5 Jan 2009
I’ve now been freelancing long enough that I can talk about some of the things I’ve learned from it. And without a doubt, the biggest thing I’ve learned is the link between effort and reward.
In a normal job, this link is pretty nebulous. You can work for two hours, catch up on some blogs or TV, and run some errands, but if you manage to say one or two clever things in front of your boss that day you will probably remain employed.
If you’re in the top 10% smartest workers, an average of two or three hours of work a day is probably enough to exceed the productivity of almost all your coworkers, and not only keep you employed but keep your bosses somewhat impressed. You can earn a comfortable living this way, and have a more relaxed lifestyle than just about anyone who’s not retired. But you will not be challenged.
Freelancers usually bill by the hour. An hour of hacking on the project is billable. An hour of reading blogs about technologies you might consider using in the project a few months from now is not billable. An hour spent at the grocery store at mid-day is not billable. Even twenty minutes spent “resting” in the “restroom” is not billable.
You might not believe me unless you measure, but I think an average workday for most computer programmers involves about 3 billable hours of work. Furthermore, there is great variance in the amount of billable time you’ll get each day over a week or two. Some days you’ll rack up 6 or 7 billable hours, maybe even 9 if there’s a release coming up and you’re loading up on coffee. But you’ll easily revert back to a low average with a day of zero billable hours.
I found this out when I started noticing that on a low-energy, mediocre day of freelancing, when I felt I had basically been at work all day, I’d often end up with as little as half an hour of billable time.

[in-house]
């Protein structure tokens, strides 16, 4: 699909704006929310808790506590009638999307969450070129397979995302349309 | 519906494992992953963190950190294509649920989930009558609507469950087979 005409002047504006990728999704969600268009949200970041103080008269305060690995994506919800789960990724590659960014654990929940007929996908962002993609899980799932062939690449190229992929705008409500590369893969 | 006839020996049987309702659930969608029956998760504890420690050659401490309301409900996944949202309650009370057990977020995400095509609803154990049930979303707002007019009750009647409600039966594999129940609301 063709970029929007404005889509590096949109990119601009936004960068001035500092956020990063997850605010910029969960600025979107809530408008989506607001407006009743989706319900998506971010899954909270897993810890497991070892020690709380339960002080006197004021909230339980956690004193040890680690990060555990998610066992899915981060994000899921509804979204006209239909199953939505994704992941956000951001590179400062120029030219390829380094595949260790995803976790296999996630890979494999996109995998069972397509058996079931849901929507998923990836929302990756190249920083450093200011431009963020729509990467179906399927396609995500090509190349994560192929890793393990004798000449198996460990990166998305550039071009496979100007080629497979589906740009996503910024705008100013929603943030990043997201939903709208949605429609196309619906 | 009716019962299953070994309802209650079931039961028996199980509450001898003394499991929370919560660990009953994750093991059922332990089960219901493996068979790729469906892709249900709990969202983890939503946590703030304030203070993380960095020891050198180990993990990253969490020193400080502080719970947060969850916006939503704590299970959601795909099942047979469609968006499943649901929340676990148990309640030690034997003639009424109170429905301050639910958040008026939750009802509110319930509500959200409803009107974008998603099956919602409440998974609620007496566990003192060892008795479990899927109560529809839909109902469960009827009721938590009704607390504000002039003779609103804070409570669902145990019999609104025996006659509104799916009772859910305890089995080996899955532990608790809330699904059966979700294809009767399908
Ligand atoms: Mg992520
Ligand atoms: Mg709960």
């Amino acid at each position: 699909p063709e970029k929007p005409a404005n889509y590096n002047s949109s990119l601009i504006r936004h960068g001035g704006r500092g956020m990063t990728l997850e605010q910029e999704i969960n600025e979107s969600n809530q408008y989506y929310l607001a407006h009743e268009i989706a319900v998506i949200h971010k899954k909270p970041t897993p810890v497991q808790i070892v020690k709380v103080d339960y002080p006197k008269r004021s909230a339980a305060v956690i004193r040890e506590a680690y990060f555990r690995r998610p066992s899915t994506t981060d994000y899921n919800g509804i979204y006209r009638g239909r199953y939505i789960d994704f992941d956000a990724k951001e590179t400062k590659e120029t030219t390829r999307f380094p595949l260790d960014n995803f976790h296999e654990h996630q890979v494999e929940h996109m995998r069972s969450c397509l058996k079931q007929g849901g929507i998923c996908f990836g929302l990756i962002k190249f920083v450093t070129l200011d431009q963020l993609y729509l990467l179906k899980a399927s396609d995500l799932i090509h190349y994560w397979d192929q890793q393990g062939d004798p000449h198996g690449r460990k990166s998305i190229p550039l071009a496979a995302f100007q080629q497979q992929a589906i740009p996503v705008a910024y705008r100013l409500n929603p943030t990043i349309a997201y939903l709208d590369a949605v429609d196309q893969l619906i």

Half an hour. I don’t think I’ve ever been exceptionally stupid or exceptionally lazy, but I do tend to procrastinate, and by golly, I’m good at procrastinating. I am so effective at delaying work that I didn’t even realize how effective I was, until I thought about how much money I made on one of these days and realized that it wouldn’t even cover my rent for the day. Let alone ramen noodles.
The billable hour is, to me, a matter of professional ethics. I don’t assume that a workday consists of eight billable hours, and just parcel up whatever I did that day into those buckets. I consider time billable when I’m actively creating value directly for the client. I’m sorry that sounds nauseatingly corporate, but it’s the best I could come up with.
So getting more billable hours, i.e. making more money, is not a matter of being clever or knowing some trick. It’s a matter of stamina.
Programmer Endurance Training
Once you start to see your monthly paycheck as an endurance challenge, a few things change. You start to value consistency more, and brilliant ideas less.
That was kind of hard to write. Putting it that way seems to hide the intellectual challenge of making software, as if it’s just a matter of putting in the time and following a plan, like painting a house. What if I just become a thoughtless code factory, like some sort of pathetic outsourced ASP.NET programmer who just wishes he could charge by the line of code?
That hasn’t happened yet. Instead, I’m awakening to the patterns of lies I used to tell myself about the quality of my output. I know I can’t reach perfect consistency: sometimes I’ll have awesome days when I get a zillion things done in six hours, and other days I’ll only be able to crawl along for four hours of work before some welcome distraction proves irresistible.
On the other hand, I’m now acutely aware of when something I’m doing doesn’t qualify as work. I have a good idea of how many billable hours I can work daily without burning myself out. And this way of thinking and planning is useful not only for doing the work that pays my bills, but for any work I care about.
And so, after a few months of freelancing, I know that I have learned to work much, much harder than I ever did back when I had a salaried job. And I can work that hard for a client, or for myself, or a bit of each.
Really, I can hardly believe how lazy I was.